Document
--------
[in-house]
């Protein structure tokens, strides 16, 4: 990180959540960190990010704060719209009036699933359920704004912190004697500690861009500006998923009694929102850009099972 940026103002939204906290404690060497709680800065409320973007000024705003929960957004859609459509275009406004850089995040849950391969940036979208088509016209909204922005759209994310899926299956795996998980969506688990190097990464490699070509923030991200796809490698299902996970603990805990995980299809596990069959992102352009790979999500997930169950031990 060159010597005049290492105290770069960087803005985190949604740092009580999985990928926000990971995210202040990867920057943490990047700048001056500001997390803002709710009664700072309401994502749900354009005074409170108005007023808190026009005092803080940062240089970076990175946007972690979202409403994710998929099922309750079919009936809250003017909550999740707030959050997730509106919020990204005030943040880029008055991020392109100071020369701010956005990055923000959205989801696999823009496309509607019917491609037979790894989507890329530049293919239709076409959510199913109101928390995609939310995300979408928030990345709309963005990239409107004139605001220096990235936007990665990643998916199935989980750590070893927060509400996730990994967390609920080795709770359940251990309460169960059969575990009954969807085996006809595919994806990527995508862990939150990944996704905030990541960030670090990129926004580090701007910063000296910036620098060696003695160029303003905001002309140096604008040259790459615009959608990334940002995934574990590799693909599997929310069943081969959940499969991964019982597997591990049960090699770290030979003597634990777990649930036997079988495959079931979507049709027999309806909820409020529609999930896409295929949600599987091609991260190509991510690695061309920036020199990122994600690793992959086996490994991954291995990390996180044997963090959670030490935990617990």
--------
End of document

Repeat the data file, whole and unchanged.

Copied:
[in-house]
């Protein structure tokens, strides 16, 4: 990180959540960190990010704060719209009036699933359920704004912190004697500690861009500006998923009694929102850009099972 940026103002939204906290404690060497709680800065409320973007000024705003929960957004859609459509275009406004850089995040849950391969940036979208088509016209909204922005759209994310899926299956795996998980969506688990190097990464490699070509923030991200796809490698299902996970603990805990995980299809596990069959992102352009790979999500997930169950031990 060159010597005049290492105290770069960087803005985190949604740092009580999985990928926000990971995210202040990867920057943490990047700048001056500001997390803002709710009664700072309401994502749900354009005074409170108005007023808190026009005092803080940062240089970076990175946007972690979202409403994710998929099922309750079919009936809250003017909550999740707030959050997730509106919020990204005030943040880029008055991020392109100071020369701010956005990055923000959205989801696999823009496309509607019917491609037979790894989507890329530049293919239709076409959510199913109101928390995609939310995300979408928030990345709309963005990239409107004139605001220096990235936007990665990643998916199935989980750590070893927060509400996730990994967390609920080795709770359940251990309460169960059969575990009954969807085996006809595919994806990527995508862990939150990944996704905030990541960030670090990129926004580090701007910063000296910036620098060696003695160029303003905001002309140096604008040259790459615009959608990334940002995934574990590799693909599997929310069943081969959940499969991964019982597997591990049960090699770290030979003597634990777990649930036997079988495959079931979507049709027999309806909820409020529609999930896409295929949600599987091609991260190509991510690695061309920036020199990122994600690793992959086996490994991954291995990390996180044997963090959670030490935990617990």